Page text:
Systems

Leadership Skills: Setting Boundaries

“No” is a complete sentence. ― Anne Lamott

Boundaries as DifferentiationSetting boundaries is difficult for most of us.

Somehow, we have been taught that if we don’t please others, it’s a bad thing. I have discovered just the opposite…trying to please others does not build goodwill or respect. Setting boundaries protects our personal space and builds respect in others. Sometimes people respond with anger. That’s not the fault of the person setting the boundary.

We have inherited customs from our family of origin, and those shape our emotions and how we make decisions. It’s important to understand what shaped us and how we now step into the fullness of who we are as leaders, being aware of our inherited traits and adding to those.

Setting and maintaining healthy boundaries is not something that is mastered immediately. It’s a continuing process of discovery, definition, and delivery. Rehearse, rehearse, rehearse, and do not fear. The goal of the leader is not to be liked. The primary goal is to be respected.

Without healthy boundaries we drift away from what is beneficial for us, what we represent, and what’s good for the organization we lead.

Here are my 6 steps in setting healthy boundaries:

  1. Define your Guiding Principles – Guiding principles are statements on how we make decisions. This defines your boundaries if you have good principles. My blog post on principles is HERE. Managing self and setting self apart is done with guiding principles. To set boundaries, start with defining what you want and how you will make decisions. This is called Differentiation of Self in leadership concepts defined by Murray Bowen, M. D.
  2. Affirm your Right to Set Limits – It’s your life and your vision, so the decisions are yours. It’s OK to do this…you don’t need the permission of others.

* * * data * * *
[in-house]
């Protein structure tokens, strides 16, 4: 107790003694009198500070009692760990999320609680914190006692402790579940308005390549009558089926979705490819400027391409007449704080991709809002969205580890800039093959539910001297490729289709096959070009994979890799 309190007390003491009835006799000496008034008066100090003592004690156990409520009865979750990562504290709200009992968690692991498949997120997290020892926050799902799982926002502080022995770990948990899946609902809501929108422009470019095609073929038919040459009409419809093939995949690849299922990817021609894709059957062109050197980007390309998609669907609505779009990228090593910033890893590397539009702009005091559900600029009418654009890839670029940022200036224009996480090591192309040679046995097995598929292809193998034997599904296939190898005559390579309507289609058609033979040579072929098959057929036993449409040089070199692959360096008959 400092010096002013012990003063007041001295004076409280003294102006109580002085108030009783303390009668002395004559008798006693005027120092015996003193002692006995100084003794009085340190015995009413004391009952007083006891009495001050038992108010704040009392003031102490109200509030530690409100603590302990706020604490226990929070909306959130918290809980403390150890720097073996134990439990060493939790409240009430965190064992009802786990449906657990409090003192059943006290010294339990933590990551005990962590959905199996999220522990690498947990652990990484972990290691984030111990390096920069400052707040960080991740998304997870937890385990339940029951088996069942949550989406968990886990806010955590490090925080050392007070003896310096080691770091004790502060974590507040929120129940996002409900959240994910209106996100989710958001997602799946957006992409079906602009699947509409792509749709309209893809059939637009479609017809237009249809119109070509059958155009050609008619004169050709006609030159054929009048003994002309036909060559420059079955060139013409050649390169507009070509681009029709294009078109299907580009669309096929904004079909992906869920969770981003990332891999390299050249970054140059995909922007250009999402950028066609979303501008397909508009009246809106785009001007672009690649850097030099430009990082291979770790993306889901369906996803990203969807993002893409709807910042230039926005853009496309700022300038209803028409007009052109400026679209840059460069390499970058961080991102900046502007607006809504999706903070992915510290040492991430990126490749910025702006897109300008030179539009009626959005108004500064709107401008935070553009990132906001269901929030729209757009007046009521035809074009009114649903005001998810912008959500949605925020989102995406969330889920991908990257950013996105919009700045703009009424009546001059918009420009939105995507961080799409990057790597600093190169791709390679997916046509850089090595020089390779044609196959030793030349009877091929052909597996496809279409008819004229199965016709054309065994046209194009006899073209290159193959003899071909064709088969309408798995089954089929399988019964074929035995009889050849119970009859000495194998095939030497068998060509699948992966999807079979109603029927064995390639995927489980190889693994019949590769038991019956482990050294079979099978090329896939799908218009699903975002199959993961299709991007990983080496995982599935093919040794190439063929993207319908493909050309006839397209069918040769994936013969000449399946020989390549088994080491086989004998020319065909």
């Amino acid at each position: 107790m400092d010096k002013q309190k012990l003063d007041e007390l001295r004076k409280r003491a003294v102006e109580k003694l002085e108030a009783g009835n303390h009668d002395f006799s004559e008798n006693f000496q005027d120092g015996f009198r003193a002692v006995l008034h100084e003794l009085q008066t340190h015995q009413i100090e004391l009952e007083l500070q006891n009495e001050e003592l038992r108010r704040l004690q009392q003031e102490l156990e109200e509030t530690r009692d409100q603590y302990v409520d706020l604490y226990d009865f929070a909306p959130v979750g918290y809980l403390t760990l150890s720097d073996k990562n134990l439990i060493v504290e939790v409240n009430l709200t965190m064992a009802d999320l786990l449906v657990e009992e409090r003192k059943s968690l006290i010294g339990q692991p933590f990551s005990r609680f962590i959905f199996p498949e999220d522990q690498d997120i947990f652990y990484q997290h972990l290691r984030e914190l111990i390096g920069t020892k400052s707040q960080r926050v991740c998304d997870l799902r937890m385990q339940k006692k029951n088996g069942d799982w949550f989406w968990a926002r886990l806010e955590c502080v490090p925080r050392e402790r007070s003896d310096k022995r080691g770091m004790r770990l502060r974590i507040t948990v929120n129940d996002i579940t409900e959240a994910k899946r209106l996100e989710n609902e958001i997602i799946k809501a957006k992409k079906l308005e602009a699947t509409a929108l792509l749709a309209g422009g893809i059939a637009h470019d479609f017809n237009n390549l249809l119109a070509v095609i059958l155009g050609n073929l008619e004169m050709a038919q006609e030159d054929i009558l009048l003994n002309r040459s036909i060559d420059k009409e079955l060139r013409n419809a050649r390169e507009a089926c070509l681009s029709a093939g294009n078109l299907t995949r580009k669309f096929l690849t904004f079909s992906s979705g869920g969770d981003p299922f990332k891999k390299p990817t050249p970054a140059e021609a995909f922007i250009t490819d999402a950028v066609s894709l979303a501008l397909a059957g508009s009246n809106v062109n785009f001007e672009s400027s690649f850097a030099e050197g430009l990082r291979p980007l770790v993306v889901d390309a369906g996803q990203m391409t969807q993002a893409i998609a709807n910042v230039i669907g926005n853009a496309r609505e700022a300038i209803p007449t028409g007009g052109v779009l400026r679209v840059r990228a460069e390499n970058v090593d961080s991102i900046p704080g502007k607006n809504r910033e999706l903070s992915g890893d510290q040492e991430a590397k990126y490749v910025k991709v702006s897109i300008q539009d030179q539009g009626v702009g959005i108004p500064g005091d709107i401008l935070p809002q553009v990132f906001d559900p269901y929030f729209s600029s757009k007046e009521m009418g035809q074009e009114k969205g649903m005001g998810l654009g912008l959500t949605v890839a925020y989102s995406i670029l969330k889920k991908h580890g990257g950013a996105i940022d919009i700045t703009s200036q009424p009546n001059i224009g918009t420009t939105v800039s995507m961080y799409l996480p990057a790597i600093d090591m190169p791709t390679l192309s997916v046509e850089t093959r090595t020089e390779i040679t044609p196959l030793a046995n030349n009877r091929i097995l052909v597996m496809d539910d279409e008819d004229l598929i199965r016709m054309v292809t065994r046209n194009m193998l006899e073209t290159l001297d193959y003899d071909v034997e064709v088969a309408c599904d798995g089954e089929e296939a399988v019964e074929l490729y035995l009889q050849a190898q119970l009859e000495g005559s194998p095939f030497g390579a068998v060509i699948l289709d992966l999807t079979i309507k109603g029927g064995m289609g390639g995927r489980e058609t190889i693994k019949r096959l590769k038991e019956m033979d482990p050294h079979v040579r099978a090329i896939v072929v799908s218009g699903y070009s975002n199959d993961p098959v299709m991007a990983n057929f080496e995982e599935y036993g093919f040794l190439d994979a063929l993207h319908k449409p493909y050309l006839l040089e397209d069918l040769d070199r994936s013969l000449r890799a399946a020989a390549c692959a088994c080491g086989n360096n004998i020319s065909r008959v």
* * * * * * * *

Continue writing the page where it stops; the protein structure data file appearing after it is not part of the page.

3. Prioritize You – This is self care. Care for self is critical. Leaders who give away their rights give away some of themselves. You are a priority only if you define it so. Do it.
  4. Rehearse – Setting and maintaining effective boundaries is somewhat counter-intuitive. Forming a new habit takes 31 days – 30 days to set the habit and one day to make sure that you’ve gotten it. Then, continue to rehearse. It takes a lifetime to master this skill.
  5. Learn to Be Assertive – Some people are passive, some are aggressive, and some are passive-aggressive…none of those styles work for me. Assert your right to make decisions for the benefit of yourself and others. When I facilitate group sessions, often the person who wants to commandeer the session is the one I have to reign in. This is also the first one to approach me at the end to tell me how effective I was. Assertive is good.
  6. Speak Directly – Don’t beat around the bush. Speak directly to the facts. Approach the conversation directly, consciously, and calmly. Use clear language and check for understanding.

I am amazed at how many leaders, even those in important and powerful positions, cannot set effective boundaries. They get burned out, stressed, overcommitted, and overworked many times because they just can’t say “no.”

Setting healthy boundaries often means saying “no.”

Can you just say, “No”?

 

Hugh Ballou

The Transformational Leadership Strategist TM

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(c) 2015 Hugh Ballou. All rights reserved.
Hugh Ballou (Author)